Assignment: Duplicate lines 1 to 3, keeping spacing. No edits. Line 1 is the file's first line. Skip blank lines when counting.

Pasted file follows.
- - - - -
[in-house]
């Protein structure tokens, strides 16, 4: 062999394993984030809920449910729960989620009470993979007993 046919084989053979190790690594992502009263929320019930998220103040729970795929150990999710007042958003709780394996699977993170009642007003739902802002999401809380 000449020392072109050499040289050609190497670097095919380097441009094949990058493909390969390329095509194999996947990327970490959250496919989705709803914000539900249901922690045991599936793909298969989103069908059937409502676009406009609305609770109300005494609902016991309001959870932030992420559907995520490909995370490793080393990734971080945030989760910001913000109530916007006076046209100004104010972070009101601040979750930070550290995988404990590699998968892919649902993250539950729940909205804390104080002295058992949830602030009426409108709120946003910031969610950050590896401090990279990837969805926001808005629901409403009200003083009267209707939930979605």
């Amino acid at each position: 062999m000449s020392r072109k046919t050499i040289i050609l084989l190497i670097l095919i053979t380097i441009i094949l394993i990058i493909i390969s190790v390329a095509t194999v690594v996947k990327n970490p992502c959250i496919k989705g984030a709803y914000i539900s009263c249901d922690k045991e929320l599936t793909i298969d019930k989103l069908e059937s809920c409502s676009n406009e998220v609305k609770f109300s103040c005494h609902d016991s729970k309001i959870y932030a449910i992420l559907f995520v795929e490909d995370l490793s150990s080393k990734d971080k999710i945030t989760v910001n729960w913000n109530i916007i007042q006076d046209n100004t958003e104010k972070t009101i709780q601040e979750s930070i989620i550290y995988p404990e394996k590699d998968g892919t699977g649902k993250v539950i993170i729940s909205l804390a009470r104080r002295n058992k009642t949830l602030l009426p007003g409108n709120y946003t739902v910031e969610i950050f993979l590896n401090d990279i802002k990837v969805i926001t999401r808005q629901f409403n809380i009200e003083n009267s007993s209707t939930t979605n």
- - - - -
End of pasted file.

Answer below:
[in-house]
């Protein structure tokens, strides 16, 4: 062999394993984030809920449910729960989620009470993979007993 046919084989053979190790690594992502009263929320019930998220103040729970795929150990999710007042958003709780394996699977993170009642007003739902802002999401809380 000449020392072109050499040289050609190497670097095919380097441009094949990058493909390969390329095509194999996947990327970490959250496919989705709803914000539900249901922690045991599936793909298969989103069908059937409502676009406009609305609770109300005494609902016991309001959870932030992420559907995520490909995370490793080393990734971080945030989760910001913000109530916007006076046209100004104010972070009101601040979750930070550290995988404990590699998968892919649902993250539950729940909205804390104080002295058992949830602030009426409108709120946003910031969610950050590896401090990279990837969805926001808005629901409403009200003083009267209707939930979605």
């Amino acid at each position: 062999m000449s020392r072109k046919t050499i040289i050609l084989l190497i670097l095919i053979t380097i441009i094949l394993i990058i493909i390969s190790v390329a095509t194999v690594v996947k990327n970490p992502c959250i496919k989705g984030a709803y914000i539900s009263c249901d922690k045991e929320l599936t793909i298969d019930k989103l069908e059937s809920c409502s676009n406009e998220v609305k609770f109300s103040c005494h609902d016991s729970k309001i959870y932030a449910i992420l559907f995520v795929e490909d995370l490793s150990s080393k990734d971080k999710i945030t989760v910001n729960w913000n109530i916007i007042q006076d046209n100004t958003e104010k972070t009101i709780q601040e979750s930070i989620i550290y995988p404990e394996k590699d998968g892919t699977g649902k993250v539950i993170i729940s909205l804390a009470r104080r002295n058992k009642t949830l602030l009426p007003g409108n709120y946003t739902v910031e969610i950050f993979l590896n401090d990279i802002k990837v969805i926001t999401r808005q629901f409403n809380i009200e003083n009267s007993s209707t939930t979605n």